RCE flaw affects DVRs sold by over 70 different vendors

RSA security researcher Rotem Kerner has discovered a remote code execution vulnerability that affects digital video recorders (DVRs) sold by more than 70 different vendors around the world.

What are DVRs?

Camera-based surveillance systems have become the norm in both public and private spaces, companies and retailers. Whether they are CCTV cameras or IP cameras, their operators often set them up to record what they capture for future perusal. In the case of CCTV systems, this is often done by utilizing DVRs (either in the form of an actual device or an application).

These DVRs are regularly connected to the Internet and/or the organization’s LAN, so that they can be accessed remotely in case of need. Naturally, this means that malicious actors could also stumble upon them and try to hack them to gain an initial foothold into an organization’s network.

Kerner found this particular vulnerability in the device firmware of a DVR sold by an Israeli company, but further analysis of the firmware code revealed comments suggesting that the code was made in China.

This spurred Kerner to find its true origin and, as it turns out, the real manufacturer is a Chinese company called TVT. But he also discovered that there are over 70 vendors reselling almost identical DVRs.

“They may have different logo, or slightly different plastics, but they share the same vulnerable software. This is basically what they call ‘white labeling’ – probably China’s most common business model,” he noted.

He says he repeatedly tried to contact TVT to share his finding, but that they are ignoring him, so he decided to share this information with the public.

Which ones are affected?

He included the list of vendors (but not the specific products), as well as techical details about the exploitation process and the exploit itself in a blog post. The vulnerability exists within the implementation of the HTTP server included in the firmware, and exploitation of it can result in the attacker gaining root access to the DVR. This implementation opens ports 81/82 of the device to the Internet, and with a simple Shodan query Kerner discovered over 30,000 of these devices (just by that vendor) deployed around the world.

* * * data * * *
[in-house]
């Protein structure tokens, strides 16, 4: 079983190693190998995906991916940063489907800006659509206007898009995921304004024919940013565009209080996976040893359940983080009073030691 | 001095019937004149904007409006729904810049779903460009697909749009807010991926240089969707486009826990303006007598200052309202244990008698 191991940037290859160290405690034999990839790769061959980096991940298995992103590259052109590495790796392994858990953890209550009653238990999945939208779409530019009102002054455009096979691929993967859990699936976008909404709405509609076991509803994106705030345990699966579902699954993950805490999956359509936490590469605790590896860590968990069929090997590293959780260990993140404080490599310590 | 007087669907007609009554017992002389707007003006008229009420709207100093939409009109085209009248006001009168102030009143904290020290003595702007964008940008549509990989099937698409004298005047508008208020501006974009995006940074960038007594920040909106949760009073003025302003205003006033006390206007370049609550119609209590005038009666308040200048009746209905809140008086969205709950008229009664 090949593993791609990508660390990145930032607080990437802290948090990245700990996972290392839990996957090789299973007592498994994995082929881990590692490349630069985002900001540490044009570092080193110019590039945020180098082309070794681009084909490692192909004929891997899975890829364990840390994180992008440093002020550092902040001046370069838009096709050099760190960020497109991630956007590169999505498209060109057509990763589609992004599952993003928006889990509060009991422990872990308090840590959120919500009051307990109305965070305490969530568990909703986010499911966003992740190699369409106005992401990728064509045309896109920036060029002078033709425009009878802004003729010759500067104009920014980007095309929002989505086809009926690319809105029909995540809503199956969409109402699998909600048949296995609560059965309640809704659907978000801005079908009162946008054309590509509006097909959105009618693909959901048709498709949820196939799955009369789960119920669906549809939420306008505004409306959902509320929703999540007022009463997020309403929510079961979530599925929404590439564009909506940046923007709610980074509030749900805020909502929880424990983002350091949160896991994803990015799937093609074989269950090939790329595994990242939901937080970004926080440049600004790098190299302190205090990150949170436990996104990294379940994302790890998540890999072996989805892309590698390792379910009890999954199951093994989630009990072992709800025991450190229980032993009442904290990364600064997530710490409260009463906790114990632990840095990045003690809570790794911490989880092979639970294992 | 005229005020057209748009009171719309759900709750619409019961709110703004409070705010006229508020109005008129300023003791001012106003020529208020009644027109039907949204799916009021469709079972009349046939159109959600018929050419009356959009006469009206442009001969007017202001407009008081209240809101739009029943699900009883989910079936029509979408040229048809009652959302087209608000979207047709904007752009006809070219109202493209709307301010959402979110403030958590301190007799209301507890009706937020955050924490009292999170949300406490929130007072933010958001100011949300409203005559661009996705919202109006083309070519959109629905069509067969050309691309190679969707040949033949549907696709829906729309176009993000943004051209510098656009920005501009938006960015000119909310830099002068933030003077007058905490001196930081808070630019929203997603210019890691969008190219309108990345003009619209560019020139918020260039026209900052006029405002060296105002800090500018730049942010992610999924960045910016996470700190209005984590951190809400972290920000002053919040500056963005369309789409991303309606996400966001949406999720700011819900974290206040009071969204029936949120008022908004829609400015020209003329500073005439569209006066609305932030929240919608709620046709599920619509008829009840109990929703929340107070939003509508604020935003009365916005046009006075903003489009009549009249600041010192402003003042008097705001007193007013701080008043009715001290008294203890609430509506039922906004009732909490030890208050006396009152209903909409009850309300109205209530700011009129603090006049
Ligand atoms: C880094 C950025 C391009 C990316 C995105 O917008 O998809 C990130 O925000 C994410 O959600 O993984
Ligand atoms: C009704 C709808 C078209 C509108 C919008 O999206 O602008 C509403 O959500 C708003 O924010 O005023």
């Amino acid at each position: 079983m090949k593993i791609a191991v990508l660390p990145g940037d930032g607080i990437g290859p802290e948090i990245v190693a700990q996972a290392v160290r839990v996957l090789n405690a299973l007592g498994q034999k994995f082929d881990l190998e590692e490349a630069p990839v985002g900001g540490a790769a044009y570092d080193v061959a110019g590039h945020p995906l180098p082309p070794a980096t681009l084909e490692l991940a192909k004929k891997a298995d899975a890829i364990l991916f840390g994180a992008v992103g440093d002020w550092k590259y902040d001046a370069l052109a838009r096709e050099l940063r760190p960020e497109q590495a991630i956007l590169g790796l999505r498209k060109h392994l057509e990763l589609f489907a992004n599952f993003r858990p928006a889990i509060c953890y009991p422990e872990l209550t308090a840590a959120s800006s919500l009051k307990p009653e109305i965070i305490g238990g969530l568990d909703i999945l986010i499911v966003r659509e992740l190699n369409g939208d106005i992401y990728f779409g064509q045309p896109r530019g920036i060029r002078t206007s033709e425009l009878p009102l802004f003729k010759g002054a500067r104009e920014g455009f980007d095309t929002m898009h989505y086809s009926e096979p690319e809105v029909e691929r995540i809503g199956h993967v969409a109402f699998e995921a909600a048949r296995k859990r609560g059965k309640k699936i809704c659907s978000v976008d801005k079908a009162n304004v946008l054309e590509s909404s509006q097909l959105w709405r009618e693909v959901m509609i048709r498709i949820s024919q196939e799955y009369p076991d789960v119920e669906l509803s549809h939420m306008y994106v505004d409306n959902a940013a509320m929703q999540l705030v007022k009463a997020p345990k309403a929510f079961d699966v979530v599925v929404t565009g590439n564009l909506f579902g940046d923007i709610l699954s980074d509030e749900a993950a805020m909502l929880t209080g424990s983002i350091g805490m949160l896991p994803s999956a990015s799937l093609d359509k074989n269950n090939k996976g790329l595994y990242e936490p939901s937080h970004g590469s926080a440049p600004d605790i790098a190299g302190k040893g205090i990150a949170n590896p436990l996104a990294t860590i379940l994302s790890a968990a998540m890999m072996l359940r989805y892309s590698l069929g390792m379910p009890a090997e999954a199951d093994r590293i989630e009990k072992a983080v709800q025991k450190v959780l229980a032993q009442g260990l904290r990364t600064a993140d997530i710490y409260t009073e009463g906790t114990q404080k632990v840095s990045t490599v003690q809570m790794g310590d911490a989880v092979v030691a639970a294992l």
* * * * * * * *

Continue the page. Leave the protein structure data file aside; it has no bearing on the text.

The fact that this same software is used by so many different vendors, and TVT doesn’t seem eager to make the needed changes, makes it likely that most of those systems will never be patched.

“I believe there are few more vulnerabilities being exploited in the wild against these machines and therefore your best shot would probably be to deny any connection from an unknown IP address to the DVR services,” Kerner concluded.

Of course, this is just one vulnerability – who knows how many are still there, undiscovered or, worse yet, discovered and exploited? A relatively recent study into the security of the Internet of Things has confirmed that embedded firmware images and web interfaces for user administration of commercial, off-the-shelf embedded devices – routers, DSL/cable modems, VoIP phones, IP/CCTV cameras – represent a significant attack surface.

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